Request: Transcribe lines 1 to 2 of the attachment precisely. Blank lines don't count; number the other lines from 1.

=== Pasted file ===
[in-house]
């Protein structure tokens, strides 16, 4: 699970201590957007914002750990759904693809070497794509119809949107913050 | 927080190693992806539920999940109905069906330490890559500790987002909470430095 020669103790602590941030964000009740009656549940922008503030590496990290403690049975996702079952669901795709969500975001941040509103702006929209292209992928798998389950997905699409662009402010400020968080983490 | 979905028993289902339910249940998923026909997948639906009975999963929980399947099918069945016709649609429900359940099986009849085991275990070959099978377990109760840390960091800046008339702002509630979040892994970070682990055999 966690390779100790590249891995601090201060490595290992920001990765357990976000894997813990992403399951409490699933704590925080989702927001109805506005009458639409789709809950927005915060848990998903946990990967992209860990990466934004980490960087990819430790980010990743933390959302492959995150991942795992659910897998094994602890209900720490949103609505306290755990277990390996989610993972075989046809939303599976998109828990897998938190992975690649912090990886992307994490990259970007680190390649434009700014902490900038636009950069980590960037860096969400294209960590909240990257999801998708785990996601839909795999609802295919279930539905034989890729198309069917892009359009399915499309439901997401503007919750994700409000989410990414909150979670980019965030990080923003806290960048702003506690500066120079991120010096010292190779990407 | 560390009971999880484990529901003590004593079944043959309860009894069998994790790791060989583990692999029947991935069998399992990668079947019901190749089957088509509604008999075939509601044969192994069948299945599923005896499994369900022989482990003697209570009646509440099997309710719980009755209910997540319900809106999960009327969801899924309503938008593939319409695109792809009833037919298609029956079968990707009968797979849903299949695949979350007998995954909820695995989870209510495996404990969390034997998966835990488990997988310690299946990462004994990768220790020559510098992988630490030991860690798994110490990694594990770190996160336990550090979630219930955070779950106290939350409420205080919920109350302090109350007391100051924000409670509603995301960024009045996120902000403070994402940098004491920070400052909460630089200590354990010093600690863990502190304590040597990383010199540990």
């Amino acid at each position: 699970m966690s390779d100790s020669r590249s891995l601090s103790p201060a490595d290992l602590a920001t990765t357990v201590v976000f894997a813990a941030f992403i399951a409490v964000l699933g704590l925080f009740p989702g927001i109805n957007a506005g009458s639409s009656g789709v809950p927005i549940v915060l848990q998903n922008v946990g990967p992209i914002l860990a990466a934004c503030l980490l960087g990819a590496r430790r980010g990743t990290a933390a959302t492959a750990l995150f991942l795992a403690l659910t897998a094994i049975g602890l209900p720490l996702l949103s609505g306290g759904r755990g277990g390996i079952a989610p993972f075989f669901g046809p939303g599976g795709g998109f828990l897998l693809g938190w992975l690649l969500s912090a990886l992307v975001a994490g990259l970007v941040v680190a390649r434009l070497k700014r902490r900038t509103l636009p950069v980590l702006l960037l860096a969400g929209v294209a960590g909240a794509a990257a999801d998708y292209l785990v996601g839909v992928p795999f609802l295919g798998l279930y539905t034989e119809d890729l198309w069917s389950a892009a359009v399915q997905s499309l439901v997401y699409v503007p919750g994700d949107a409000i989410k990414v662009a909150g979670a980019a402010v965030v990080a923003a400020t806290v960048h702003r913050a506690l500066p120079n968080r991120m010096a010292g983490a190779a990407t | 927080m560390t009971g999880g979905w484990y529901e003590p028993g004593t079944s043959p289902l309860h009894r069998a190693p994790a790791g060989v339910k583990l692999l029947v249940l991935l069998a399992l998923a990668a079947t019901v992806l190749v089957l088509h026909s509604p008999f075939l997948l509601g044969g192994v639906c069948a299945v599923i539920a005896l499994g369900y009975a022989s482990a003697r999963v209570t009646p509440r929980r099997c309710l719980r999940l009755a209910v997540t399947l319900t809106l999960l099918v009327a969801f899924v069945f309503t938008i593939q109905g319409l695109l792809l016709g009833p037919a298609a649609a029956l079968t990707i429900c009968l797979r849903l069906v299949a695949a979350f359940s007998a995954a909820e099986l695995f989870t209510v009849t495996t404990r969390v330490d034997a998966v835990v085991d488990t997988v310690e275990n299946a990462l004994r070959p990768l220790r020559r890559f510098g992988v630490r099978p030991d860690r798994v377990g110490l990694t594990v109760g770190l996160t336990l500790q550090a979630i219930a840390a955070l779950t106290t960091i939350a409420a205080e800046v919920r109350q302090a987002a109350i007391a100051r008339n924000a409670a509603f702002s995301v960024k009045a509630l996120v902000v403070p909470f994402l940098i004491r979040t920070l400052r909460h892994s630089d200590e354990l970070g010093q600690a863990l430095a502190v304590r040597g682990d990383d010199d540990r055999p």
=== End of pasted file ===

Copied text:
[in-house]
């Protein structure tokens, strides 16, 4: 699970201590957007914002750990759904693809070497794509119809949107913050 | 927080190693992806539920999940109905069906330490890559500790987002909470430095 020669103790602590941030964000009740009656549940922008503030590496990290403690049975996702079952669901795709969500975001941040509103702006929209292209992928798998389950997905699409662009402010400020968080983490 | 979905028993289902339910249940998923026909997948639906009975999963929980399947099918069945016709649609429900359940099986009849085991275990070959099978377990109760840390960091800046008339702002509630979040892994970070682990055999 966690390779100790590249891995601090201060490595290992920001990765357990976000894997813990992403399951409490699933704590925080989702927001109805506005009458639409789709809950927005915060848990998903946990990967992209860990990466934004980490960087990819430790980010990743933390959302492959995150991942795992659910897998094994602890209900720490949103609505306290755990277990390996989610993972075989046809939303599976998109828990897998938190992975690649912090990886992307994490990259970007680190390649434009700014902490900038636009950069980590960037860096969400294209960590909240990257999801998708785990996601839909795999609802295919279930539905034989890729198309069917892009359009399915499309439901997401503007919750994700409000989410990414909150979670980019965030990080923003806290960048702003506690500066120079991120010096010292190779990407 | 560390009971999880484990529901003590004593079944043959309860009894069998994790790791060989583990692999029947991935069998399992990668079947019901190749089957088509509604008999075939509601044969192994069948299945599923005896499994369900022989482990003697209570009646509440099997309710719980009755209910997540319900809106999960009327969801899924309503938008593939319409695109792809009833037919298609029956079968990707009968797979849903299949695949979350007998995954909820695995989870209510495996404990969390034997998966835990488990997988310690299946990462004994990768220790020559510098992988630490030991860690798994110490990694594990770190996160336990550090979630219930955070779950106290939350409420205080919920109350302090109350007391100051924000409670509603995301960024009045996120902000403070994402940098004491920070400052909460630089200590354990010093600690863990502190304590040597990383010199540990």